1874. Tdap Vaccination Rates in Pregnant Women at UCLA: Impact of In-Office Vaccine Availability
Session: Poster Abstract Session: Vaccines: Pertussis
Saturday, October 10, 2015
Room: Poster Hall
Posters
  • Beni_Lees_Johnson_Cherry_Poster_upload_final.png (779.1 kB)
  • Background:

    Nearly all deaths from pertussis occur in the first 3 months of life; Tetanus-Diphtheria-Pertussis (Tdap) immunization in pregnant women will prevent most of these deaths. In October 2011 the Advisory Committee on Immunization Practices (ACIP) recommended that Tdap be given to all pregnant women. As of October 2013 only 25% of pregnant women in California had received Tdap. In July 2014, the UCLA Health System made Tdap vaccine available in all UCLA OB practices. Our study aimed to measure the vaccination rate in pregnant women, to analyze why eligible women did not receive the vaccine, and to determine if in-office vaccine availability had an impact on vaccination rates.

    Methods:

    This study was a retrospective chart review of women who delivered between April and December 2014 at either Ronald Reagan Medical Center or Santa Monica Medical Center. Data collected included discussion of the vaccine, vaccine administration, gestational age at administration, and reason for lack of administration. Vaccination rates were analyzed by gestational age at administration to assess compliance with CDC guidelines, and by date to determine the impact of in-office vaccine availability.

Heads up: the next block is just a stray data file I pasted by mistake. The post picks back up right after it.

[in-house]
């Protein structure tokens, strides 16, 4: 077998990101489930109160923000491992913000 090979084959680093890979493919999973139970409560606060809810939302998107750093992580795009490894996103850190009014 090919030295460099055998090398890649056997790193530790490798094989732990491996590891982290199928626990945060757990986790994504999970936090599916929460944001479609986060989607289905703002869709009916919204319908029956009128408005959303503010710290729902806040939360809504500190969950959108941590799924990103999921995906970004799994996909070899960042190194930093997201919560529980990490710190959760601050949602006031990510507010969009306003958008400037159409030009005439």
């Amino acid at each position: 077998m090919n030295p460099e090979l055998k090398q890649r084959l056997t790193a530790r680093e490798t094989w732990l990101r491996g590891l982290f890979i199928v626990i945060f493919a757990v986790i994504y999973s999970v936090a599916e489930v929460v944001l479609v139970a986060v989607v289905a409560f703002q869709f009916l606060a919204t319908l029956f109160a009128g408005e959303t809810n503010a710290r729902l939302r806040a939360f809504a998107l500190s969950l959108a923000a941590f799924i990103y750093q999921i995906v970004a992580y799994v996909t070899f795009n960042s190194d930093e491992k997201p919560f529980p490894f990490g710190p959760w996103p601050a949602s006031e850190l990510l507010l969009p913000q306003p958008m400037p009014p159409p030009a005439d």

Results:

    The records of 624 patients were analyzed. Of the records reviewed, 48 of the patients received their care before July 2014; the remaining 576 patients received their care between August and December 2014. Of this group, 503 received their care from UCLA providers and 73 received their care from non-UCLA providers. Vaccination and discussion rates are presented in Figure 1. Overall, 77% of patients from UCLA providers received the Tdap vaccine, compared to 21% in patients of non-UCLA providers. Amongst the 23% of unvaccinated UCLA patients, 14% had no documented discussion with their provider, while 9% declined vaccination after discussion. Discussion rates improved linearly from 65% in April to 92% in December. Vaccination rates improved from 55% in April to 77% in December, with a discrete jump of 20% in July.

    Conclusion:

    In-office availability of the Tdap vaccine greatly improves vaccination rates in pregnant women.

    Figure 1: Vaccination and discussion rates from April 2014 to December 2014.

    Catherine Beni, Medical Student1, Andrew Lees, Medical Student1, Michael Johnson, MD2 and James D. Cherry, MD, MSc, FIDSA3, (1)University of California, Los Angeles, David Geffen School of Medicine, Los Angeles, CA, (2)Obstetrics and Gynecology, University of California, Los Angeles, David Geffen School of Medicine, Los Angeles, CA, (3)Pediatric Infectious Diseases, University of California, Los Angeles, David Geffen School of Medicine, Los Angeles, CA

    Disclosures:

    C. Beni, None

    A. Lees, None

    M. Johnson, None

    J. D. Cherry, Global Pertussis Initiative: Member , Honoraria for participating and speaking at many GPI meetings since 2000
    Sanofipasteur: Speaker's Bureau , Speaker honorarium

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